Last summer my girlfriend, Danielle, and I were starting to amass a collection of camping gear with the coming of our Pan-American departure. At the same time, Danielle's parents were doing the same, with the intention of getting into backpacking. In late July, Danielle and I, along with her father, Dirk, found ourselves with some availability and decided we should go on a short trek somewhere to break in our gear.
Thus, after quickly looking through a guidebook I found a trail within Strathcona Provincial Park that caught my eye, which I believe was the Price Creek/Cream Lake trail. After running the trail past Danielle and Dirk, we set out in Danielle's Honda Civic and hit the road, with the intention of sleeping in the car at the trailhead Friday night, and beginning the trail Saturday morning. After a few hours of driving, we finally reached Buttle Lake, and began to head towards the trailhead. The road took us off the pavement and on to a gravel road. As we began driving along the gravel road, the conditions drastically deteriorated until it was no longer feasible with the car.
Therefore, we decided to head back to the pavement, and decide on what we should hike the next day, and also try to find somewhere to stay. After doing some reading in a trail guide, we decided on the Flower Ridge trail. Now that darkness had fallen we attempted to find somewhere suitable to sleep that night. On the drive in, we had seen a couple signs saying the two main campgrounds were full, but decided to try our luck at Ralph River Campground just in case. After driving through the campground and finding it full, we were approached by a park ranger who, after we explained our situation, told us to camp at one of the day-use-only areas for the night and just bounce before 9:00. Taking his advice, we set up in the dark, enjoyed some dinner, and then admired the amazing Milky Way before getting some sleep.
Saturday morning we had a hearty breakfast, packed up, and hit the trail. The trail was steep, long, and hot. I can't remember how long we climbed but it must have been 2 to 3 hours. As we neared the top and with our water bottles running low, we encountered a man coming down and asked him if there was any water up at the top of the ridge. He replied with a scoff that no, there was no water at the top, and he made his way down the trail. A little worried, we continued up until reaching the ridge.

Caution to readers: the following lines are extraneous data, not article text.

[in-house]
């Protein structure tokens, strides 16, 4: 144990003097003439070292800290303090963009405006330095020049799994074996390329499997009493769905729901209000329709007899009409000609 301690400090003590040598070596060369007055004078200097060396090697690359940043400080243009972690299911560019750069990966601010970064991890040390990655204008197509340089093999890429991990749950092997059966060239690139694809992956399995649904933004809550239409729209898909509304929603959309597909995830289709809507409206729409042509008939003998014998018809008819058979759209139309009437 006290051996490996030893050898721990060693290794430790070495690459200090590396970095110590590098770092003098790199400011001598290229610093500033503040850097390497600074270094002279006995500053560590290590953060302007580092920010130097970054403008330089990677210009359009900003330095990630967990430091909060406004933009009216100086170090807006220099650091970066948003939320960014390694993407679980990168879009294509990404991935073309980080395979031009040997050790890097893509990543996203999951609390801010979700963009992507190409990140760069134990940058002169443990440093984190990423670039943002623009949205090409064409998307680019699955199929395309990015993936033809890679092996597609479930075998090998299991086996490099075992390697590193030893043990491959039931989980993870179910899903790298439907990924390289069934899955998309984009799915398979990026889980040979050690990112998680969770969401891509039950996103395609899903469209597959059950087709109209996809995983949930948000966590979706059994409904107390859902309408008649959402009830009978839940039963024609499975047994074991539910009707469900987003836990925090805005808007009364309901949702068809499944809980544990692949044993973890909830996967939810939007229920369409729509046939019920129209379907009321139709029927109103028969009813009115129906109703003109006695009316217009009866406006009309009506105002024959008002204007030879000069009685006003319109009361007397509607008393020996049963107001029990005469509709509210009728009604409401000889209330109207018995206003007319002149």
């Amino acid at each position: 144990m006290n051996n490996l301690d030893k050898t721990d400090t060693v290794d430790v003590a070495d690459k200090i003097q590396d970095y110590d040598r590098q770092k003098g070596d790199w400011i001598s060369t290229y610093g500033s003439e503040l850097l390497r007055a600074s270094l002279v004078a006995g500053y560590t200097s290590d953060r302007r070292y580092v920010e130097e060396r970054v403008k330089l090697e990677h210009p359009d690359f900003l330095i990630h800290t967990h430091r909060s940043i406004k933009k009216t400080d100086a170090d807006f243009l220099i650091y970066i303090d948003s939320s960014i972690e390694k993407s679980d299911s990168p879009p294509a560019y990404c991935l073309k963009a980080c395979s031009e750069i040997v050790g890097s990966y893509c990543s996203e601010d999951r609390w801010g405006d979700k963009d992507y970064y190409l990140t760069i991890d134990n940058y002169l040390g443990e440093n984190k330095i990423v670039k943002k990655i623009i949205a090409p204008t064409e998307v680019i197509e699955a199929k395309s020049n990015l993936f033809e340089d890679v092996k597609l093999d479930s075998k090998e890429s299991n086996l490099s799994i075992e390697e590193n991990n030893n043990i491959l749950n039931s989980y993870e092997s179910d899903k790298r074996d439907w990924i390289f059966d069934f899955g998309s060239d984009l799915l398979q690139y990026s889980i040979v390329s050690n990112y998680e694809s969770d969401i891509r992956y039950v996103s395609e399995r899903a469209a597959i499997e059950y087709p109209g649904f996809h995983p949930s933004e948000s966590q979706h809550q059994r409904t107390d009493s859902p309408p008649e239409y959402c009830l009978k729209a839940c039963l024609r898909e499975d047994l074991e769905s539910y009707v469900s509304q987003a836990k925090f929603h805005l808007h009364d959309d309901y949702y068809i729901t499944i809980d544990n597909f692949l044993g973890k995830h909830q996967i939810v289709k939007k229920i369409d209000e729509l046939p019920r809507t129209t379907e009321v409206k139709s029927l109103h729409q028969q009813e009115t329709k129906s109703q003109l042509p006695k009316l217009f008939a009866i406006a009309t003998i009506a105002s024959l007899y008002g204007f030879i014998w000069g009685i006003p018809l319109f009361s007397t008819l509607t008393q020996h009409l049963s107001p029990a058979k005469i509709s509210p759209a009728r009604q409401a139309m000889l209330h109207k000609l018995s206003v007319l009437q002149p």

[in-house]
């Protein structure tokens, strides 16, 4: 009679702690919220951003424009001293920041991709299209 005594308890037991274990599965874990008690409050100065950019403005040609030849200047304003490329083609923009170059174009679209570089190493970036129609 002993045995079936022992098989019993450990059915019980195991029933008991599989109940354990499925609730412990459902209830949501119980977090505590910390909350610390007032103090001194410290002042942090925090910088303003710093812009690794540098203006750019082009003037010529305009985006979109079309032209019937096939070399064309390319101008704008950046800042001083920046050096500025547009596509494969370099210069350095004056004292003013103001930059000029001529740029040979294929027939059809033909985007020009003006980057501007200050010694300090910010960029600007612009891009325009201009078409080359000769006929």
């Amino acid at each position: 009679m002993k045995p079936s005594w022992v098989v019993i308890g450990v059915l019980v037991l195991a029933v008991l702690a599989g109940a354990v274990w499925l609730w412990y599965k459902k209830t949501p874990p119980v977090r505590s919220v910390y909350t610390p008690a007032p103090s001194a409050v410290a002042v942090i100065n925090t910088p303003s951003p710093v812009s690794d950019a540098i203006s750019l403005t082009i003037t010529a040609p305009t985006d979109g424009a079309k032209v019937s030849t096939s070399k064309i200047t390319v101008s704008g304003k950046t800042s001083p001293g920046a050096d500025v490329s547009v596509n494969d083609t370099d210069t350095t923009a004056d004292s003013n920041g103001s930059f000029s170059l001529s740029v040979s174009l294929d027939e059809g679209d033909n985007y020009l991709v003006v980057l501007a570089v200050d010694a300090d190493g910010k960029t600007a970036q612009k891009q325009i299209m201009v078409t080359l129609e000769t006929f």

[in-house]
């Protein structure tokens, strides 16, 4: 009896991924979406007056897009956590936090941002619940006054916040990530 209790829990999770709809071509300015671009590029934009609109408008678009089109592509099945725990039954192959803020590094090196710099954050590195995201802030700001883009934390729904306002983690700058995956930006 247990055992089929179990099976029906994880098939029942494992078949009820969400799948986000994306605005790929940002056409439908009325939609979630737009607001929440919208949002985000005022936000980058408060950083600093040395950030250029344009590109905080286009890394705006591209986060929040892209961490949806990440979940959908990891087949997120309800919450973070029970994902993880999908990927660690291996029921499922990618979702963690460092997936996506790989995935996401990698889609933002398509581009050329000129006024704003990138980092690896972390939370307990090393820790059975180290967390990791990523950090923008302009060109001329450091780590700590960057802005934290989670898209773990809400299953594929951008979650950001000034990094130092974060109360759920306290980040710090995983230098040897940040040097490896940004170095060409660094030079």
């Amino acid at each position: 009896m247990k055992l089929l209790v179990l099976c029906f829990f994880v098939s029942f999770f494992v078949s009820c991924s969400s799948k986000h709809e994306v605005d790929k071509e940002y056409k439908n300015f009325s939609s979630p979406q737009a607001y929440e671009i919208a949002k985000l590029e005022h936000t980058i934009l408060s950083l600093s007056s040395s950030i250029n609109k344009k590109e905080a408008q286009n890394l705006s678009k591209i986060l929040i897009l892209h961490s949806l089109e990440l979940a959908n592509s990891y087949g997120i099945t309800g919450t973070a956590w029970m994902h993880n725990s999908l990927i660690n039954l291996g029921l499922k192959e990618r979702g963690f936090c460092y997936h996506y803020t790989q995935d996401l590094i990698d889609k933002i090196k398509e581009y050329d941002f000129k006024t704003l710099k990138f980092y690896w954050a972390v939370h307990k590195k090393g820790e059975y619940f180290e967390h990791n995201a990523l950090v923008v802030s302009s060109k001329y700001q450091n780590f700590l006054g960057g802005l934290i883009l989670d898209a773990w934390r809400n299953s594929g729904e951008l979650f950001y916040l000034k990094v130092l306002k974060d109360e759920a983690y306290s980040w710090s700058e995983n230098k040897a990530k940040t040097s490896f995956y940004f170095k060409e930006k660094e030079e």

Once at the top of the ridge and out of the trees, we were met with incredible views of the surrounding snow-capped mountains and the serpent-like Buttle Lake far below. Although awestruck, we were still a tad dismayed at the fact the only water we could see were some very small, and very murky puddles, having near emptied our water supplies. Nevertheless, we had only just reached the ridge, and continued on.
After hiking along the ridge for some time, taking in the incredible views, we put our backpacks down and had a snack break. We each wandered a little bit off the trail looking around when I was called to come back and look at something. I jogged back to Danielle and Dirk and they told me to look not 25 metres from where we'd put our bags down over a small hill behind some trees. There, below us, was an amazing tarn, with a man swimming in the blue waters. Despite the other guy on the trail's claims, there was water indeed.
We walked down to the tarn and spoke with the swimming man for a few minutes while filtering some water to replenish our supplies. The water was surprisingly warm and we were ecstatic. We decided to set up our basecamp for the next two nights nearby the beautiful alpine lake.
We spent the rest of the day wandering close to basecamp, and swimming in the tarn. As the sun set, I grabbed my camera and tripod, and jogged back along the ridge in order to capture the colorful sky above Buttle Lake. After returning to the others, we relaxed once more and went to sleep.
The next day, we left most of our gear and headed farther along the ridge, making it to some snow and continuing for some time until reaching a point where the trail began to get harder to follow under the snow, and would eventually become more technical. Not wanting to go much father than this, we made lunch while being bombarded by mosquitoes. Although the views were incredibly worth it, the amount of mosquitoes present on the ridge did bring down the experience a little bit -- bug spray was non-negotiable.
After lunch, we headed back towards our basecamp while exploring off the trail a little bit, finding another set of more private tarns. This spot was even more beautiful than where we had set up our tents, and we noted that next time we do the trail we would have to camp here. We took a swim in one of the tarns and then headed back to our tent to relax.
After spending another night on the Ridge, we headed back down to the car on Monday, and drove home after grabbing a dirty dinner in Campbell River at Lee's Chicken. All-in-all, Flower Ridge remains one of the most beautiful places I've ever been, and I look back on this trek with great fondness.